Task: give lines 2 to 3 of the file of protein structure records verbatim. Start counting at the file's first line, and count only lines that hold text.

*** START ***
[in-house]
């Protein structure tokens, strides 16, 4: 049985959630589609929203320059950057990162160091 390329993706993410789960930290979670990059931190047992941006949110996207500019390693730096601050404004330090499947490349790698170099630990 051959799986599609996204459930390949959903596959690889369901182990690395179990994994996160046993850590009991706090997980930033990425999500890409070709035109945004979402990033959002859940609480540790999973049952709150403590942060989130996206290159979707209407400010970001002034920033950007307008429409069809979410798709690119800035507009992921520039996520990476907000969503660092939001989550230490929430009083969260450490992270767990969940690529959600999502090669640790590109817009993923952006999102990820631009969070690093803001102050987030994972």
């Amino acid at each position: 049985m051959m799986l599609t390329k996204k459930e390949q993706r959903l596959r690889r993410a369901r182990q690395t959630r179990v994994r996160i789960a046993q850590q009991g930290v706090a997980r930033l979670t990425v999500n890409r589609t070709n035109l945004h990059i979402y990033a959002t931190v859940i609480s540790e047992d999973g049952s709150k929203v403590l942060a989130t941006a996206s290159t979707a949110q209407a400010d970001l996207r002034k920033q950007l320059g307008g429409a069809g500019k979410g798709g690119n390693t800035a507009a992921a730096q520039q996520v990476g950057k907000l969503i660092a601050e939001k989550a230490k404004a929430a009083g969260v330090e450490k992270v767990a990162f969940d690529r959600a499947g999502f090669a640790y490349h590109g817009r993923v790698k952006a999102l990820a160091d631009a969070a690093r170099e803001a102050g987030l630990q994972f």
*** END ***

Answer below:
């Protein structure tokens, strides 16, 4: 049985959630589609929203320059950057990162160091 390329993706993410789960930290979670990059931190047992941006949110996207500019390693730096601050404004330090499947490349790698170099630990 051959799986599609996204459930390949959903596959690889369901182990690395179990994994996160046993850590009991706090997980930033990425999500890409070709035109945004979402990033959002859940609480540790999973049952709150403590942060989130996206290159979707209407400010970001002034920033950007307008429409069809979410798709690119800035507009992921520039996520990476907000969503660092939001989550230490929430009083969260450490992270767990969940690529959600999502090669640790590109817009993923952006999102990820631009969070690093803001102050987030994972």
């Amino acid at each position: 049985m051959m799986l599609t390329k996204k459930e390949q993706r959903l596959r690889r993410a369901r182990q690395t959630r179990v994994r996160i789960a046993q850590q009991g930290v706090a997980r930033l979670t990425v999500n890409r589609t070709n035109l945004h990059i979402y990033a959002t931190v859940i609480s540790e047992d999973g049952s709150k929203v403590l942060a989130t941006a996206s290159t979707a949110q209407a400010d970001l996207r002034k920033q950007l320059g307008g429409a069809g500019k979410g798709g690119n390693t800035a507009a992921a730096q520039q996520v990476g950057k907000l969503i660092a601050e939001k989550a230490k404004a929430a009083g969260v330090e450490k992270v767990a990162f969940d690529r959600a499947g999502f090669a640790y490349h590109g817009r993923v790698k952006a999102l990820a160091d631009a969070a690093r170099e803001a102050g987030l630990q994972f």